Raleigh, N.C. — Leaders of what has become known as the "Moral Monday" movement have pledged to return to the General Assembly in May and pursue the same tactics that prompted nearly 1,000 arrests during the 2013 General Assembly session.
"Whether or not we will get arrested for civil disobedience will not depend on us," the Rev. William Barber, president of the North Carolina Conference of the NAACP, said Wednesday. "The arrests will depend on the legislature, the leadership, and what they order."
Led by the NAACP, the Moral Monday movement tapped an undercurrent of dissatisfaction with the Republican-led General Assembly. Although the causes for which protesters turned out last year varied, education spending, voting rights and the state's refusal to expand its Medicaid health insurance program for the poor were top of mind for many.
The weekly protests followed a pattern in which hundreds, and sometimes thousands, of protesters would gather on the grassy mall behind the legislative building late on Monday afternoons. Then, as lawmakers convened their Monday evening sessions, some of those protesters would move into the building. Some would sit outside the massive chamber doors on the second floor of the building and hold forth on their grievances. Sometimes there would be songs, other times speeches.
General Assembly police, with help from the Raleigh Police Department, would then arrest those protesters who refused to leave.
Since the end of the 2013 General Assembly session, some protesters have been convicted of minor charges, while others have seen their cases dismissed for a variety of reasons.
Barber said that there may be some changes to how the movement demonstrates but that the protesters plan to continue entering the building. One possible change, he said, would build on a ruling by a Wake County judge that building rules can't block protesters from holding signs and placards.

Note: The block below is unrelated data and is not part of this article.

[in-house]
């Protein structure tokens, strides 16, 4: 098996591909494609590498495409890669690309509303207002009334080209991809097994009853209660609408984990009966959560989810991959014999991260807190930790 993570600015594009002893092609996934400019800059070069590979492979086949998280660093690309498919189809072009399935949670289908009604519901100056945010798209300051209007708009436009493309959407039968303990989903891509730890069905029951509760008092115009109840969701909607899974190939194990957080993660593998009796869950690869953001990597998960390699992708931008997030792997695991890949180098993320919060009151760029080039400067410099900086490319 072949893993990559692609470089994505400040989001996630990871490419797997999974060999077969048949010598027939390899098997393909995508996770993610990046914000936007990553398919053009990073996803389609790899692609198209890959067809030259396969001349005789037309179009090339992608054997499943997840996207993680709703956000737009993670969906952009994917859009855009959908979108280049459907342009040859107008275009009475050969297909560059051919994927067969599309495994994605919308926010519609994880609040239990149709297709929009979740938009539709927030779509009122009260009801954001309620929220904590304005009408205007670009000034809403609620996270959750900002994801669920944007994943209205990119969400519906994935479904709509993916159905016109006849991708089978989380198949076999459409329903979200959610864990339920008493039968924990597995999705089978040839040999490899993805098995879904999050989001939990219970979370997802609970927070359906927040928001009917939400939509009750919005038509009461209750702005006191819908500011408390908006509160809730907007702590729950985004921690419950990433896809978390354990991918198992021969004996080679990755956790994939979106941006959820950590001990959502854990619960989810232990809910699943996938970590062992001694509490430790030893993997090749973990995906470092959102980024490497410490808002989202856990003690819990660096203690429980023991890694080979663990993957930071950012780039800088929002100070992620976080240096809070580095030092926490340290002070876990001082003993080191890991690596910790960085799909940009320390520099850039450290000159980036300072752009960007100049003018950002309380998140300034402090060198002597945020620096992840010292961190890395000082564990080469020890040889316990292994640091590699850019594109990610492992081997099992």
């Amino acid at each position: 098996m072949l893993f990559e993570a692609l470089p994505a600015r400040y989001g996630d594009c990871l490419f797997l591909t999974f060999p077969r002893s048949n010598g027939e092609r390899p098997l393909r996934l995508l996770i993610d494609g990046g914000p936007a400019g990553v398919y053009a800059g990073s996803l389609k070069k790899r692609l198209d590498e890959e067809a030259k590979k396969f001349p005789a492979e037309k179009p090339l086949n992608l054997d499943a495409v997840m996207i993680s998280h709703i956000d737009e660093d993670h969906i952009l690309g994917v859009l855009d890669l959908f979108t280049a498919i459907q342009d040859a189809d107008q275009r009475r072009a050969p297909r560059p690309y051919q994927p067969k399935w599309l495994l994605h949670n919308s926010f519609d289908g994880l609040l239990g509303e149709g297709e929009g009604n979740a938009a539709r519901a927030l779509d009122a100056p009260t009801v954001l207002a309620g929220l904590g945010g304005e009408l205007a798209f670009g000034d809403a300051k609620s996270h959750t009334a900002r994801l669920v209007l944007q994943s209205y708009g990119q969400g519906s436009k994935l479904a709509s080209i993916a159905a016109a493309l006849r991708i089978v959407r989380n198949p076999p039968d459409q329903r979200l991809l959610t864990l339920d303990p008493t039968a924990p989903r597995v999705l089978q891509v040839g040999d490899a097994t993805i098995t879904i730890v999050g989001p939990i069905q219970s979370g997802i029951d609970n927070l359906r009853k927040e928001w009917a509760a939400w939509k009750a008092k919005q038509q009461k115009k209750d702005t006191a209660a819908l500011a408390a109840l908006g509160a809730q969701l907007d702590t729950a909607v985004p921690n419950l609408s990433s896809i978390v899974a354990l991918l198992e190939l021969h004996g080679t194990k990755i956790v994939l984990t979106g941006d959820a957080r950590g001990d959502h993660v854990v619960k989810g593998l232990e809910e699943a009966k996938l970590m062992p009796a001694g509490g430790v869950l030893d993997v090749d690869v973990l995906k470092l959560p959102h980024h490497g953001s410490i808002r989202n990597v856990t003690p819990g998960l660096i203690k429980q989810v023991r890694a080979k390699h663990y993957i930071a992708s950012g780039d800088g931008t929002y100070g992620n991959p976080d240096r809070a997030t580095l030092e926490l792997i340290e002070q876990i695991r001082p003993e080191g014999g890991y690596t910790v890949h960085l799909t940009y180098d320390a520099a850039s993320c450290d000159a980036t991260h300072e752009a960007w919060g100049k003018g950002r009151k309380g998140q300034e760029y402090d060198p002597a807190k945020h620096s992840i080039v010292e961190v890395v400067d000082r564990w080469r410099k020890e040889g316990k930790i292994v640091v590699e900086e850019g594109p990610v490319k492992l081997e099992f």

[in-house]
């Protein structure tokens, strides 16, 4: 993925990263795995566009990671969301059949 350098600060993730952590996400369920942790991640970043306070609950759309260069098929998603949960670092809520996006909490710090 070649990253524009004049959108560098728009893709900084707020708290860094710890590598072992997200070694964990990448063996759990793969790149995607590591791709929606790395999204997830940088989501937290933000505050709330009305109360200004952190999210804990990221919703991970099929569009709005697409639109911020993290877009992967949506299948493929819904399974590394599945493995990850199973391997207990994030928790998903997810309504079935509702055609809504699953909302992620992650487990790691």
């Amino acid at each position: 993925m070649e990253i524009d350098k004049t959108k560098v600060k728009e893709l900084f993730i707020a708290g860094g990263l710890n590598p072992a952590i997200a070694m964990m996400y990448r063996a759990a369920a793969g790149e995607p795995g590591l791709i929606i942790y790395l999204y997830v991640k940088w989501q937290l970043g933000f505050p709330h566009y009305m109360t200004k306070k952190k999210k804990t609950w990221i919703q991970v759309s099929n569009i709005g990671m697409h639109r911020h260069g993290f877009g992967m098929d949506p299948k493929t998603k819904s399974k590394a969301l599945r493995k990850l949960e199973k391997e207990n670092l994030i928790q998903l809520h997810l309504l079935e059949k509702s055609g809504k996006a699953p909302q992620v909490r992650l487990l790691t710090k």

"If arrests come, the arrests will come not because we desire to be arrested, but because someone believes they have the right to take our rights to free speech and to instruct our legislature, and we will never give up that right," he said.
Barber said that those affiliated with the Moral Monday movement would conduct a voter registration drive this summer. As well, he said, on the week of Memorial Day, the movement will lead a lobby day on that Tuesday.
Spokeswomen for Senate President Pro Tem Phil Berger and House Speaker Thom Tillis referred questions about how protesters would be handled to the N.C. General Assembly police. Chief Jeff Weaver was not immediately available to comment.
Dallas Woodhouse, president of Carolina Rising, a recently formed conservative nonprofit, said his group had applied for permits to hold demonstrations on the opposite side of the General Assembly building.
"You will see us offer to their message with factional information," Woodhouse said of the Moral Monday announcement. Woodhouse said his group would be "coordinating a policy response" to the Moral Monday protesters and highlight things like a dropping unemployment rate.